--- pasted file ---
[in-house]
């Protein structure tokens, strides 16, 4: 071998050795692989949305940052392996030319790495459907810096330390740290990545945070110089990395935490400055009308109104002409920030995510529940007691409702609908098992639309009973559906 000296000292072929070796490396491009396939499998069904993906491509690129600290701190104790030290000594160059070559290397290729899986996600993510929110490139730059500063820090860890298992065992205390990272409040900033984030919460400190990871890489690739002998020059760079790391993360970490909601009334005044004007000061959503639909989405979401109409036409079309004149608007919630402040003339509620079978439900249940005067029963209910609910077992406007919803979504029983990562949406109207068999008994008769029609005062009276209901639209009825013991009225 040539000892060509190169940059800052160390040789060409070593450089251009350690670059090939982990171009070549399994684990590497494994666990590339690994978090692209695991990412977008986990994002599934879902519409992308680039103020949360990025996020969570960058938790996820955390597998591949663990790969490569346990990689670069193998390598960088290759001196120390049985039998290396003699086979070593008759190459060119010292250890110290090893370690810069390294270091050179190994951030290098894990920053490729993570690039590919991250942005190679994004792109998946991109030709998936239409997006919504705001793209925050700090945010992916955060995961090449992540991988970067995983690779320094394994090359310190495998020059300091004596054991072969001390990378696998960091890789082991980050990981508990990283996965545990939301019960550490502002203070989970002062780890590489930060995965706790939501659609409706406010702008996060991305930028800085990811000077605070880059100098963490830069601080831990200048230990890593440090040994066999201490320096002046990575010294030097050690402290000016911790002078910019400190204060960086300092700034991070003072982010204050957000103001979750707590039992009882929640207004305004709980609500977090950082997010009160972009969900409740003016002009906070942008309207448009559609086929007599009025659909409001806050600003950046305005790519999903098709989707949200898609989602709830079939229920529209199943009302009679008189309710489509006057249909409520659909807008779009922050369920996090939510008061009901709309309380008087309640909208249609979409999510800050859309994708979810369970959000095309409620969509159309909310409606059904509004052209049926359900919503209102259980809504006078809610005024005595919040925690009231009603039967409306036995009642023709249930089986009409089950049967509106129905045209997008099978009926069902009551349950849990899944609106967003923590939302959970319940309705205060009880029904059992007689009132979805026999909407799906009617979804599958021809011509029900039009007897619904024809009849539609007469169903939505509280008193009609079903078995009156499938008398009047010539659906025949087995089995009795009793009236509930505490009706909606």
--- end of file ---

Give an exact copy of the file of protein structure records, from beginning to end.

[in-house]
């Protein structure tokens, strides 16, 4: 071998050795692989949305940052392996030319790495459907810096330390740290990545945070110089990395935490400055009308109104002409920030995510529940007691409702609908098992639309009973559906 000296000292072929070796490396491009396939499998069904993906491509690129600290701190104790030290000594160059070559290397290729899986996600993510929110490139730059500063820090860890298992065992205390990272409040900033984030919460400190990871890489690739002998020059760079790391993360970490909601009334005044004007000061959503639909989405979401109409036409079309004149608007919630402040003339509620079978439900249940005067029963209910609910077992406007919803979504029983990562949406109207068999008994008769029609005062009276209901639209009825013991009225 040539000892060509190169940059800052160390040789060409070593450089251009350690670059090939982990171009070549399994684990590497494994666990590339690994978090692209695991990412977008986990994002599934879902519409992308680039103020949360990025996020969570960058938790996820955390597998591949663990790969490569346990990689670069193998390598960088290759001196120390049985039998290396003699086979070593008759190459060119010292250890110290090893370690810069390294270091050179190994951030290098894990920053490729993570690039590919991250942005190679994004792109998946991109030709998936239409997006919504705001793209925050700090945010992916955060995961090449992540991988970067995983690779320094394994090359310190495998020059300091004596054991072969001390990378696998960091890789082991980050990981508990990283996965545990939301019960550490502002203070989970002062780890590489930060995965706790939501659609409706406010702008996060991305930028800085990811000077605070880059100098963490830069601080831990200048230990890593440090040994066999201490320096002046990575010294030097050690402290000016911790002078910019400190204060960086300092700034991070003072982010204050957000103001979750707590039992009882929640207004305004709980609500977090950082997010009160972009969900409740003016002009906070942008309207448009559609086929007599009025659909409001806050600003950046305005790519999903098709989707949200898609989602709830079939229920529209199943009302009679008189309710489509006057249909409520659909807008779009922050369920996090939510008061009901709309309380008087309640909208249609979409999510800050859309994708979810369970959000095309409620969509159309909310409606059904509004052209049926359900919503209102259980809504006078809610005024005595919040925690009231009603039967409306036995009642023709249930089986009409089950049967509106129905045209997008099978009926069902009551349950849990899944609106967003923590939302959970319940309705205060009880029904059992007689009132979805026999909407799906009617979804599958021809011509029900039009007897619904024809009849539609007469169903939505509280008193009609079903078995009156499938008398009047010539659906025949087995089995009795009793009236509930505490009706909606």